Brilliant Bicycle Co’s “L Train” Commuter Bike

Ride over NYC bridges with ease on this minimal machine

Roughly a quarter of a million people ride the L train from Brooklyn into Manhattan every day. So when the MTA announced that service into Manhattan by train would be suspended for 15 months beginning in April of 2019 to fix tunnels damaged by Hurricane Sandy, there wassome concernto say the least. While alternatives to getting to and from the city ranging from the conceivable …

The Golden Age of Bronx Graffiti

A new photo book by brothers Kenny and Paul Cavalieri, “From the Platform 2” traces the golden years of Bronx graffiti. The Cavalieris began shooting painted subway trains in 1983, a time in which style was king and competition among writers was strong. The brothers continued shooting (learning train schedules in order to get the best shots) until 1989, when the last painted train was …

Link About It: This Week’s Picks

Versailles transformed by Olafur Eliasson's sci-fi art, saying goodbye to IKEA's blue bags and more in our look at the web

1. Olafur Eliasson Invades Versailles with Spatial Installations Icelandic artist Olafur Eliasson has taken over France’s palace of Versailles with a series of large-scale installations that challenge visitors to exercise their senses. Organized into outdoor and indoor parts, the works consist of a waterfall in the grand canal, fog-filled gardens, a prismatic LED fixture inside the chateau and more. The exhibition is currently open and …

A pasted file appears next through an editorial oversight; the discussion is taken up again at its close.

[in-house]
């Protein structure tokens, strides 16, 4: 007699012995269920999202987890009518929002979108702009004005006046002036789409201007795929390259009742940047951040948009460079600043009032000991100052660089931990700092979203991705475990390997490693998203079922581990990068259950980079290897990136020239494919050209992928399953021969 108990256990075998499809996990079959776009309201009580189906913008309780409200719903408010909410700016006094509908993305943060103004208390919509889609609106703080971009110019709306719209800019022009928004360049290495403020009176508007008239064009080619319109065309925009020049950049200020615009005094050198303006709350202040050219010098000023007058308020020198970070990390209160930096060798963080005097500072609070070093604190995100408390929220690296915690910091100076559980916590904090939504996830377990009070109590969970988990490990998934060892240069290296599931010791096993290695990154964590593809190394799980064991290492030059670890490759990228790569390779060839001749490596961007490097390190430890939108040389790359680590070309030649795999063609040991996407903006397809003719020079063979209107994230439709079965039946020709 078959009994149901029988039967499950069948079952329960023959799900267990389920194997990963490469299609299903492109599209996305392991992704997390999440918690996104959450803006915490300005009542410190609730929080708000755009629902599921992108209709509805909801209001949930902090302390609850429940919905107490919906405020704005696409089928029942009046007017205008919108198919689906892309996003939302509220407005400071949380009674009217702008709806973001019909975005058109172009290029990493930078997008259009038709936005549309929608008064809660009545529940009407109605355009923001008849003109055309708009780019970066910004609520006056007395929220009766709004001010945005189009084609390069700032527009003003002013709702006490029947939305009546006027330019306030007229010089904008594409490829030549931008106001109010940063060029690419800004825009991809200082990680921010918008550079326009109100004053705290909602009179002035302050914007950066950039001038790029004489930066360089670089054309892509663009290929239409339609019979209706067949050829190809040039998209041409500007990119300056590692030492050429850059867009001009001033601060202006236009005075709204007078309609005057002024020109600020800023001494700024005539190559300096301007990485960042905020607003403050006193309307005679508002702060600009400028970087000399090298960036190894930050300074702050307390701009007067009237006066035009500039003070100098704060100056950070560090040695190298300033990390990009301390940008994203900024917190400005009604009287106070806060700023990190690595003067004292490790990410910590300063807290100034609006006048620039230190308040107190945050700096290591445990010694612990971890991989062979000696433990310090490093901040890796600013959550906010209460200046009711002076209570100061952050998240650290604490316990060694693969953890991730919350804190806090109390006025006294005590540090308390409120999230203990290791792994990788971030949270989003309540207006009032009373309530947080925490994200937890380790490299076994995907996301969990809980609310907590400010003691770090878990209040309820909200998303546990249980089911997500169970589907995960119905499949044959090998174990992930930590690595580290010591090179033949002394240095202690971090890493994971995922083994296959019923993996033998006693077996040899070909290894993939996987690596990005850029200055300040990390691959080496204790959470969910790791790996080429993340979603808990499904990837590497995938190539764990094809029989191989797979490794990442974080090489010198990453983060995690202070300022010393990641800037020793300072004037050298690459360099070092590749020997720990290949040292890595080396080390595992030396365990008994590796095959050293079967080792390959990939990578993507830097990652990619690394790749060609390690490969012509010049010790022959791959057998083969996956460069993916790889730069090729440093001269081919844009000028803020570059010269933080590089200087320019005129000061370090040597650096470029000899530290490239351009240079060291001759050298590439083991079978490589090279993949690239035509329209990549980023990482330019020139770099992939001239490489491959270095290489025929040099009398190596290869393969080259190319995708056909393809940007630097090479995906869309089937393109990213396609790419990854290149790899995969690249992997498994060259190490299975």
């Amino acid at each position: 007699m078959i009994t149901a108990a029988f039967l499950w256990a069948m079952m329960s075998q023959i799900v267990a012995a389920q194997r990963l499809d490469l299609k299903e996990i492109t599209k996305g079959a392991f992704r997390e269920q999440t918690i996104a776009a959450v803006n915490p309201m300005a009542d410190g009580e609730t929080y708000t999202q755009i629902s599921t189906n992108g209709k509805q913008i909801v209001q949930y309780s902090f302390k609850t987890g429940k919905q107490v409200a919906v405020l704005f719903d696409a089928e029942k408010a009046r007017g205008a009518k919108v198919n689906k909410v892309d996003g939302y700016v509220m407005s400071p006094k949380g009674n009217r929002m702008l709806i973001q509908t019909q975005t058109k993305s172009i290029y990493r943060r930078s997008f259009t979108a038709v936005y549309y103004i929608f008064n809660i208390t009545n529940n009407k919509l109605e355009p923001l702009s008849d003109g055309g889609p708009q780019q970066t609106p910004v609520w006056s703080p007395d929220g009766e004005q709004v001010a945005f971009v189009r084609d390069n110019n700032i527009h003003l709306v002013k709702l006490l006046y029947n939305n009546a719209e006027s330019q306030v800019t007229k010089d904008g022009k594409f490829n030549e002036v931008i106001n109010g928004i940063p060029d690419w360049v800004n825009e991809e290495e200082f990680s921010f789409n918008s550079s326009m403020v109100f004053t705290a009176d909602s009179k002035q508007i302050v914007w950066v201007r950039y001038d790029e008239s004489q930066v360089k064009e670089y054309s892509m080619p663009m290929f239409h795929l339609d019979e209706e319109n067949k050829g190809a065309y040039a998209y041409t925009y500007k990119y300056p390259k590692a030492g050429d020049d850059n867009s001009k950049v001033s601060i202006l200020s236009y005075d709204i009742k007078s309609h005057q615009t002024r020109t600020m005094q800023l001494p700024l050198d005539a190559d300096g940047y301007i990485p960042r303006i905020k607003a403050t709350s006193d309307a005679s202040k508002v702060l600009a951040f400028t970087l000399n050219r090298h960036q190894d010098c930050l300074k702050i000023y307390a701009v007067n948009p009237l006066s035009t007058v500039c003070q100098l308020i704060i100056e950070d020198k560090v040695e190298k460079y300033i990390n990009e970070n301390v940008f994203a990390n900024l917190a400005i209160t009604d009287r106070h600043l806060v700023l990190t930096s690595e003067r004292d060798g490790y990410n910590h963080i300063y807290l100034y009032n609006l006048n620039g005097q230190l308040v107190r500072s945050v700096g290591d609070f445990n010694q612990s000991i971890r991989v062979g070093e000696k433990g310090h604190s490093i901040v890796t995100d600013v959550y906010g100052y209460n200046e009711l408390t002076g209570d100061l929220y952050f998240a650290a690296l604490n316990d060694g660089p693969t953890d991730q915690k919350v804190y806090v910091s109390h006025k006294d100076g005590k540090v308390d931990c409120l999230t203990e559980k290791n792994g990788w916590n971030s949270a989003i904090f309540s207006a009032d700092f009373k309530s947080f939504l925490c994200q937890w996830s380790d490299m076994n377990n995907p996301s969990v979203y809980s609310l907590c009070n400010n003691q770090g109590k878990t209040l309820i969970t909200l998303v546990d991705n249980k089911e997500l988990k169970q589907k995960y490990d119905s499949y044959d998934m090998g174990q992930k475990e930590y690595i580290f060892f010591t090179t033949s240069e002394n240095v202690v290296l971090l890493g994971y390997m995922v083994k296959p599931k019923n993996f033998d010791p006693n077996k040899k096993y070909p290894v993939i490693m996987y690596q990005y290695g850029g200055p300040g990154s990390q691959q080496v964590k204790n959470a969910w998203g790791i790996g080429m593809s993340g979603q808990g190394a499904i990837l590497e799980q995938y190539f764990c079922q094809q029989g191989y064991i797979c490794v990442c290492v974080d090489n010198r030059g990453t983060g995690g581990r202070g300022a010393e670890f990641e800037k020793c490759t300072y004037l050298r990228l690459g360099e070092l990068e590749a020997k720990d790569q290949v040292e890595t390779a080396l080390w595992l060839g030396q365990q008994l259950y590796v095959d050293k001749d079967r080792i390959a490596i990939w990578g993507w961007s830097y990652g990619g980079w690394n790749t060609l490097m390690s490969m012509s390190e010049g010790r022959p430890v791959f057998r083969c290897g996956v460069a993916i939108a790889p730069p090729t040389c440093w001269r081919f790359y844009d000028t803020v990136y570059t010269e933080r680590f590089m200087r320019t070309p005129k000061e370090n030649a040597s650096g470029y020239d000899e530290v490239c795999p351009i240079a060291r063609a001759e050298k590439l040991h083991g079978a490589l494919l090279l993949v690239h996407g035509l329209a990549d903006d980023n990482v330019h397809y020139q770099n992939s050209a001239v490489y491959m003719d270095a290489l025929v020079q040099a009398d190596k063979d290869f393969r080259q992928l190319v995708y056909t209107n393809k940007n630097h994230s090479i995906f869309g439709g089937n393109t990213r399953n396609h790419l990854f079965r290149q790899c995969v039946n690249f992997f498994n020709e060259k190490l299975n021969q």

One Man is Illustrating Every NYC Subway Station

For the past 38 years, New Jersey native Philip Ashforth Coppola has spent his evenings, weekends and vacation days underground in New York City’s subway system. There, he studies and illustrates the city’s historical subway architecture, mosaics and signage as a means of preserving old New York. So far, with just a black pen, he’s drawn out four volumes worth of subway stations and won’t …

The World Metro Map

214 international subway systems combined into one global transit grid

In 1959, Architect Constant Nieuwenhuys created a map called New Babylon which envisioned a global society unbound by geographic borders and travel restrictions. In it, citizens were free to roam through an interconnected network of cities, leading to a more accessible, unified world. New York-based collective ArtCodeData and non-profit Open Access have revisited this concept through their collaborative offering, The World Metro Map, which connects …